Microsoft Entertainment Boss Nancy Tellem: Xbox Augments TV Experience, Nears More Content Deals

Issue 1 BIZ Exec Suite Nancy Tellem - H 2013
Christopher Patey

Issue 1 BIZ Exec Suite Nancy Tellem - H 2013

She tells a U.K. TV-industry gathering that original content on the Xbox video game console isn't killing off traditional TV, but offers "a much more robust and interactive experience."

CAMBRIDGE, England – Nancy Tellem, the former CBS Entertainment boss who is now Microsoft’s president of entertainment and digital media, said here Thursday that Xbox original TV content is an augmentation of traditional TV, not a nail in its coffin.

"We're offering a different TV experience -- a much more robust and interactive experience," she said.

She also told the Royal Television Society convention that she hopes to have more content announcements in the next few weeks based on deals with studios and talents currently being finalized. She declined to provide details.

She later described sports content and live events as a natural fit for the interactivity the Xbox provides.

Tellem also told attendees that online video providers are already offering content when and where consumers want. Now, Xbox is also offering people a choice for how to watch it , whether in immersive, interactive form for those who want to lean in, or like a couch potato for those who want to lean back.

The new Xbox One is set to hit stores in November and will feature items such as heart rate monitors, in addition to the latest gesture- and voice-driven controls.

Tellem highlighted the content ideas her development team of 200 has come up with so far. One is a Halo series that Steven Spielberg is executive producing. "He has always been a huge gamer and loved Halo," so this was something he jumped at, she explained.
In her session, entitled "Xbox One: From Gaming to Content," Tellem said that Microsoft now has more than 76 million connected consoles and expects to get to up to 100 million over the next few years.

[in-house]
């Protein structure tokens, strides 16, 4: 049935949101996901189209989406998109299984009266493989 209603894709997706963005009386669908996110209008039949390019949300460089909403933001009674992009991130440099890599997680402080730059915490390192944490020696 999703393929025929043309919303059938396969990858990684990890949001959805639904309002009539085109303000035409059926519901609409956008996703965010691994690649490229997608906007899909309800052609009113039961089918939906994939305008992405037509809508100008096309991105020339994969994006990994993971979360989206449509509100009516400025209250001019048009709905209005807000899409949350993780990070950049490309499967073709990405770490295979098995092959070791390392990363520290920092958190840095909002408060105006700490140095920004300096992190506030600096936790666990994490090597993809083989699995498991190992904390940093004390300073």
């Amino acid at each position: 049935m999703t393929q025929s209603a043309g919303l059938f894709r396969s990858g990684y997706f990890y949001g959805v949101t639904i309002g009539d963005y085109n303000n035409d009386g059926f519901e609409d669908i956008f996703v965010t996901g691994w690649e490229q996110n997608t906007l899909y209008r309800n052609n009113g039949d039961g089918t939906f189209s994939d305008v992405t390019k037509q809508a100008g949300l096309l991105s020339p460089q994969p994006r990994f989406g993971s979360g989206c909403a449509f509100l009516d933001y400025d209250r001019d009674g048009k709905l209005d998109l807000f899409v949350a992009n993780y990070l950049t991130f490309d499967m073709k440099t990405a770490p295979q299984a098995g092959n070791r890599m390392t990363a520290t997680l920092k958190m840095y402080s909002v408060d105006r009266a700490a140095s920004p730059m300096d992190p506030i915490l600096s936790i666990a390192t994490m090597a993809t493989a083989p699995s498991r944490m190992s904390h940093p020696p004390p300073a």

When she mentioned the immersiveness and interactivity of Xbox, she was asked if viewers didn't simply want to be couch potatoes when watching programs. "You're the perfect CBS audience," Tellem replied with a smile. "Xbox really addresses the next generation of audiences."

Her boys watch football games while texting friends, using their tablets to pull up their fantasy football lineup, and playing Madden NFL video games at half-way. "This next generation is leaning into the content," she explained. She also shared that "I have a tablet and smartphone next to me while I watch TV."

Tellem said that complex stories and characters can benefit from more interactivity that helps viewers understand a story. She mentioned such shows as Game of Thrones as examples. And "talent is able to tell much more complex stories" on the Xbox, she said.

Asked about advertisers' interest in the Xbox programming, Tellem said they are "incredibly excited," but are still evaluating how to best move to gaming. The benefits are "really interactive ads" that give marketers "an immediate response," she explained.

Twitter: @georgszalai